Secondly, when a conflict like this occurs and it’s not covered by policy, it’s best to start the conversation between the invested parties. Rather than wait for the issue to escalate to include a room full of people, either director could reach out to the other director and decide how to work together.
When you need to meet, choose a day and time that is convenient for both parties. Here are some communication best practices that you could take into such a meeting.
- Be a good listener and learn everyone’s concerns
- Make a list of your concerns – keep them short and to the point
- Don’t be “picky”; stick to the most serious issues at hand
- Be prepared to suggest resolution and give a little
- Strive to remain calm and positive, and avoid becoming defensive.
Always remember that it’s a team effort. This is not about your wishes, it’s about what will best benefit the students and your program.
If you come to an impasse, it may be necessary to ask someone to serve as a mediator. Should this happen, consider asking a colleague both parties respect (ideally someone outside the department) before going to your administration. Ideally, this would be someone outside the department.
In my experience, being territorial is the second most common cause for conflict in music departments. With limited budgets, resources and facilities, it’s easy to become protective of your territory. This quickly can result in problems maintaining shared equipment, classrooms, and/or office space.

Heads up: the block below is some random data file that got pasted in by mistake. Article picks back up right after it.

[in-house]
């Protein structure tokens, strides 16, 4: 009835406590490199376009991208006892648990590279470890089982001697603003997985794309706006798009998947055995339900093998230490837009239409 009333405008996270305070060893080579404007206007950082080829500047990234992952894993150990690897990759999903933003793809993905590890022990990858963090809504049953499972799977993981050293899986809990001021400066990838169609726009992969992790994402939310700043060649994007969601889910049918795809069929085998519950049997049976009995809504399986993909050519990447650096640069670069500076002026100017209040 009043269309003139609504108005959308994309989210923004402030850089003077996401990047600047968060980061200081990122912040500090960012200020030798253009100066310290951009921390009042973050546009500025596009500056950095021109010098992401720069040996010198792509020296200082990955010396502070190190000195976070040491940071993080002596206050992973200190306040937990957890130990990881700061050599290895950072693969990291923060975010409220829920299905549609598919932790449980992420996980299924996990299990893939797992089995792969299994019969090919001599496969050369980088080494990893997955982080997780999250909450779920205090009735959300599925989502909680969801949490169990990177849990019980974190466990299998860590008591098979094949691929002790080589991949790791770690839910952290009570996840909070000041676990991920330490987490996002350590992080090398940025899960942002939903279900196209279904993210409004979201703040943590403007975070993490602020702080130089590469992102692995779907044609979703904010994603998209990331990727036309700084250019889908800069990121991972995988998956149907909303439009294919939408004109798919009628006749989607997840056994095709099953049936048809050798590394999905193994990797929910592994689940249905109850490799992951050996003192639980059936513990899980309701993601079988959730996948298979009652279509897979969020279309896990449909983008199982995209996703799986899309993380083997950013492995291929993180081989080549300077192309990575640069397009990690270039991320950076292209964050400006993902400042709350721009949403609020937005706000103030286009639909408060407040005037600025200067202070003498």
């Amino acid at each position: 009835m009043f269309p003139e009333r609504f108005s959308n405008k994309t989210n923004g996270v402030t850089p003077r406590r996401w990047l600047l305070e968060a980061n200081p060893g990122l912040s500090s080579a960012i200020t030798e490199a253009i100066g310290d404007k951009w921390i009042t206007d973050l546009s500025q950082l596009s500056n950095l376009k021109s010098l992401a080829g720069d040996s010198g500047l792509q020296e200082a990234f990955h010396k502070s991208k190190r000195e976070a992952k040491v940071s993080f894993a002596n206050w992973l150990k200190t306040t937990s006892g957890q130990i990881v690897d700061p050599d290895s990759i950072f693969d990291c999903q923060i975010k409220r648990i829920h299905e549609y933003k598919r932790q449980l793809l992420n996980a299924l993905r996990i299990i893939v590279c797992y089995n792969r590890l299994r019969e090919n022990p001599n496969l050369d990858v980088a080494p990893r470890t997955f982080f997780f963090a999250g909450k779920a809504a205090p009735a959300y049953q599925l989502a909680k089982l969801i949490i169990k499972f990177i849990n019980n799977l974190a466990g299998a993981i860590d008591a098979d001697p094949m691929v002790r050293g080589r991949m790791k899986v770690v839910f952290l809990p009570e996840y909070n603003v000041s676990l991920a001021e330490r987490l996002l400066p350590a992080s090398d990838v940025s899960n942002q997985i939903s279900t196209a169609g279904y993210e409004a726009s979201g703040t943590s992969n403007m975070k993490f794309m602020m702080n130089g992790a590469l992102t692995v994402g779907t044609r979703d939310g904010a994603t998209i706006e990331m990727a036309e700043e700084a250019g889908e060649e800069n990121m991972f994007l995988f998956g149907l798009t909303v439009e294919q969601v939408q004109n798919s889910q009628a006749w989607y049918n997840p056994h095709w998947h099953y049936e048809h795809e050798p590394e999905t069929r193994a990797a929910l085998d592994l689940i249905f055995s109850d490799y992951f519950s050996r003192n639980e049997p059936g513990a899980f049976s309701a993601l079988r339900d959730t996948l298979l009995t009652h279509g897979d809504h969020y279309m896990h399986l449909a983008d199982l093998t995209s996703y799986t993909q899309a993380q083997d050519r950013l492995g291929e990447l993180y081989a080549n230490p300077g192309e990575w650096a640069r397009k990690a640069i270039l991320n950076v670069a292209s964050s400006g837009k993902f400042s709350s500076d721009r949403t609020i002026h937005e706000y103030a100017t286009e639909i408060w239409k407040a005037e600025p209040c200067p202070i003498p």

Again, the best way to prevent issues of territory is to effectively communicate expectations beforehand. You might create an equipment schedule and/or a room plan. Even better, share a rough draft of the schedule or plan with your colleagues, asking for their feedback and input. By doing so, you’ve made it clear you’re willing to do some of the heavy lifting (by creating the draft) and their input is vital for it to be complete and successful.
However you approach it, work together to come to an agreement about the respectful use and maintenance of the equipment. Similarly, in room planning, be clear about every detail. This can include where and when to put things away (from sheet music, chairs and music stands, to large instruments), transition responsibilities between classes, end of the day procedures, etc…
Ultimately, some groups (and teachers) are simply not as neat as others. This is a common problem. When this occurs, even the “less neat” teacher has to hold students accountable for maintaining a respectful classroom. Same goes with sharing desks, office space, computers or copiers.
A few quick, final tips about territory:
- Be aware of each other’s personal space and possessions
- Avoid “borrowing” items without asking
- If you must, borrowing a stapler is one thing – but rummaging through a desk looking for a stapler is another
To a certain extent, we all have a small amount of jealousy. When we don’t get things our way we start looking for reasons, and sometimes jealousy can creep into the equation. Jealousy may develop around class schedules, unequal budgets, department regulations/policies, booster organizations, uniforms, and more.